Interventional Cardiology Treatments & Services

When it comes to matters of the heart, expertise matters most. Emory’s Cardiology Division has a long tradition of excellence in coronary and peripheral vascular procedures, pioneering and perfecting significant innovations over the years that have revolutionized the field of interventional cardiology.

Our cardiac catheterization laboratories are staffed by board-certified physicians, experienced nurses and specially trained technologists who provide patients with high-quality care and a full range of effective treatments for cardiac and vascular diseases, including:

Percutaneous Coronary Interventions

Percutaneous coronary interventions (PCIs) are minimally invasive procedures used to open blocked or narrowed coronary arteries. PCI procedures use catheters (thin, flexible tubes) to deliver various treatments to affected areas of coronary arteries. The catheter is generally inserted through a small incision in the arm or groin area and threaded to the area of the blockage. Common PCI procedures include:

• Atherectomy: A procedure to clear blocked arteries using a catheter with a blade attached to the tip that scrapes away the plaque (hardened fatty deposits) to restore blood flow.

• Excimer Laser Procedures: In excimer procedures, a laser catheter (thin, flexible tube) is used to “vaporize” arterial blockages.

• Stent Placement: Stents are thin mesh tubes generally made of metal or plastic that are often used to open up clogged or blocked arteries.

• Coronary Thrombectomy: A procedure used to remove a thrombus (blood clot) from a coronary artery. It is particularly useful in patients experiencing acute myocardial infarctions (heart attacks).

Learn more about Percutaneous Coronary Intervention at Emory.

Percutaneous Peripheral Interventions

Minimally invasive procedures used to open blocked or narrowed non-cardiac arteries throughout the body. Peripheral interventions use catheters (thin, flexible tubes) to deliver various treatments to open blocked or narrowed arteries. The catheter is generally inserted through a small incision in the skin and threaded to the area of the blockage. Common peripheral interventions include:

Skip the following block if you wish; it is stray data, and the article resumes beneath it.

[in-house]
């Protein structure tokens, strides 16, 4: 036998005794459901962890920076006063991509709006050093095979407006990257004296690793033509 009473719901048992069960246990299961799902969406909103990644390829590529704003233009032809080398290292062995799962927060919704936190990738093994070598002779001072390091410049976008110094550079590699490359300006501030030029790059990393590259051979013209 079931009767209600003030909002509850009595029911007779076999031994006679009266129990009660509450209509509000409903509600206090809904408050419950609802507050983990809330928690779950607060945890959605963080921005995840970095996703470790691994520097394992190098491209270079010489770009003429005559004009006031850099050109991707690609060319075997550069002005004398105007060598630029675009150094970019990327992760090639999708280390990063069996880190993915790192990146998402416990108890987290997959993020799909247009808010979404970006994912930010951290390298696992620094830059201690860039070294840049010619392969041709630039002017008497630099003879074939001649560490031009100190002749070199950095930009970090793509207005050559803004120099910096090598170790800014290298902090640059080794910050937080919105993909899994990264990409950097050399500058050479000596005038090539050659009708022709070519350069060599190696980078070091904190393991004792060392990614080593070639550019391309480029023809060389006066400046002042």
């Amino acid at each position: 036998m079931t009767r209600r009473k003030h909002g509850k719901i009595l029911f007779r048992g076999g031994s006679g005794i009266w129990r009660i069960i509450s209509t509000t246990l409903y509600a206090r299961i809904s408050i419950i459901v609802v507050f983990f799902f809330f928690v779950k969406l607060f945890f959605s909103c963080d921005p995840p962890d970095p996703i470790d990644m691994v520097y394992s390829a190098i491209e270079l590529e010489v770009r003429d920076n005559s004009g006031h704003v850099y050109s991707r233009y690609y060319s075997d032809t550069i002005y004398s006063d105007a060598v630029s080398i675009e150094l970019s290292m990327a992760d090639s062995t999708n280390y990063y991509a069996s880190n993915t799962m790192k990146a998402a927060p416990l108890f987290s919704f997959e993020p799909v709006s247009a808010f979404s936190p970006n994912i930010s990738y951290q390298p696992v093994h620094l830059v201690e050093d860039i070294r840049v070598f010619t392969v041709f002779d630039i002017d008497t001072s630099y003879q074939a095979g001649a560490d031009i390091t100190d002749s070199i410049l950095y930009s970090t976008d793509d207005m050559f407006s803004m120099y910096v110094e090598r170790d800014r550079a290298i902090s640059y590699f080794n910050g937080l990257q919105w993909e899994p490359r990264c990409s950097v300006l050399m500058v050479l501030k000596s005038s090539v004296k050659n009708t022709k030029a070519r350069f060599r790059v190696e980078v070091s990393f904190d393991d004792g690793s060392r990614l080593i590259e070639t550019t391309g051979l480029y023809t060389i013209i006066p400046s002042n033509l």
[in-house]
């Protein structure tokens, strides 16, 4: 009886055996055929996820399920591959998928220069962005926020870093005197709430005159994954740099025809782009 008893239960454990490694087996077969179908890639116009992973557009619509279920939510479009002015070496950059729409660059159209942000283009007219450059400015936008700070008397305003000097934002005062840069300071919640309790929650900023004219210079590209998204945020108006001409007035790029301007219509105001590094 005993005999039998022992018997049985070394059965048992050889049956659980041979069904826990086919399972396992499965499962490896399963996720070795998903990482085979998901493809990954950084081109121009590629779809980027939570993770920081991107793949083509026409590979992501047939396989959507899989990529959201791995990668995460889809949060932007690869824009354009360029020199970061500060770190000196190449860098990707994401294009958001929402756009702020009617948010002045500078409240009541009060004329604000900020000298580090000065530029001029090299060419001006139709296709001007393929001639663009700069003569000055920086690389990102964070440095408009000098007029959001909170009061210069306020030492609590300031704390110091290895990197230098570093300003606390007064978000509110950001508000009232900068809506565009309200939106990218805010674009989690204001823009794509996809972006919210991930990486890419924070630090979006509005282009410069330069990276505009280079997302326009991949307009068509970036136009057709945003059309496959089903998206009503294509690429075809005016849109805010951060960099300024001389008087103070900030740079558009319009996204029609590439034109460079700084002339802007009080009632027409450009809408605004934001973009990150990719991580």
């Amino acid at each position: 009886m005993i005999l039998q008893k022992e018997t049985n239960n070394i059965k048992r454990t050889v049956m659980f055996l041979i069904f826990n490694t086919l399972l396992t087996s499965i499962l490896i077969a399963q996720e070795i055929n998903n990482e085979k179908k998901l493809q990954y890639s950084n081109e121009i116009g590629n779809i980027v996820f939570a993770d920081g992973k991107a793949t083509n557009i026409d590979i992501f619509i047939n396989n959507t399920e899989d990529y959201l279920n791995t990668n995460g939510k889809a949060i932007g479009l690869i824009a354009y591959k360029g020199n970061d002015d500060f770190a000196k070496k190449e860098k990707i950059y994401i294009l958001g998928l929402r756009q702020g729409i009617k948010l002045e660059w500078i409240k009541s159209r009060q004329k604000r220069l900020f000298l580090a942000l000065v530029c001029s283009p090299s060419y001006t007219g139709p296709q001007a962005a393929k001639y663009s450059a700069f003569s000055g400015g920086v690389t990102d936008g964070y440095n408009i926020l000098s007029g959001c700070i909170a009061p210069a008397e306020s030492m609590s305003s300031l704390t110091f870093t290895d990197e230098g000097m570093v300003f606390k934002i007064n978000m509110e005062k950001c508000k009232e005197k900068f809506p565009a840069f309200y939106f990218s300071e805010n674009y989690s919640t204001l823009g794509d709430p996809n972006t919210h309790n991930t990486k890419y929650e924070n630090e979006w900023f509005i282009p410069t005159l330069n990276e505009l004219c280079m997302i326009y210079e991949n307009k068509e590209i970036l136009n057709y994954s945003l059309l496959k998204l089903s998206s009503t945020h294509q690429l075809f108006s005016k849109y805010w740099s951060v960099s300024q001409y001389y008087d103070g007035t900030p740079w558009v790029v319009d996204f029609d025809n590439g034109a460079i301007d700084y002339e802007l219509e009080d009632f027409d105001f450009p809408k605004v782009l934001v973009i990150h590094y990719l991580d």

• Atherectomy: A procedure to clear blocked arteries using a catheter with a blade attached to the tip that scrapes away the plaque (hardened fatty deposits) to restore blood flow.

• Balloon Angioplasty With or Without Stent Placement: In balloon angioplasty, a tiny balloon attached to the tip of a catheter is delivered to the site of the blocked artery, where the balloon is inflated, opening the vessel. Depending on the condition of the artery, a stent (thin mesh tube) may be inserted to keep the artery open.

• Cryotherapy: Cryotherapy (or cold therapy) for peripheral arterial disease is similar to balloon angioplasty, except that the balloon is inflated with nitrous oxide instead of saline. The nitrous oxide causes the temperature of the balloon’s exterior to drop to a level that freezes and breaks up the debris blocking the vessel.

• Laser Excision: Excimer Laser Procedures: In excimer procedures, a laser catheter (thin, flexible tube) is used to “vaporize” arterial blockages.

• Rotational Atherectomy: A procedure to clear blocked arteries using a catheter with a tiny drill bit attached to the tip that clears a path through the plaque (hardened fatty deposits) to restore blood flow.

Carotid Interventions

There are a number of innovative approaches to treat carotid artery disease, including carotid angioplasty and stenting. Although only recently recognized as alternative therapy for blockages in the neck arteries, the use and success rate of these procedures are increasing.

Carotid angioplasty and stenting involve inserting a catheter through a small incision in the groin and threading it into the carotid artery. A small wire is placed across the narrowed area under X-ray guidance. An angioplasty balloon may then be expanded to open the narrowed section and a stent (thin mesh tube) may be placed to keep the artery open. At Emory, carotid angioplasty and stenting are performed by well-recognized experts in the field primarily in patients who are unable to undergo surgery (endarterectomy).

Minimally Invasive Valve Repair

Valvuloplasty is the process of widening narrowed cardiac valves.

Learn more about valvuloplasty.

Minimally Invasive Aortic Valve Replacement

An alternative to open heart surgery, transcatheter aortic valve implantation is a minimally invasive treatment option for patients with severe aortic stenosis.

Learn more about transcatheter aortic valve implantation.

Septal Defect and Patent Foramen Ovale Closure

These procedures are used to close congenital (present from birth) holes in the heart.

Robotically Assisted, Minimally Invasive Bypass Surgery

This procedure is used to perform coronary artery bypass surgery (CABG) without opening up the chest cavity, providing appropriate patients with a number of advantages, including less trauma and a significantly shorter recovery time.

Learn more about this innovative procedure.

TAVR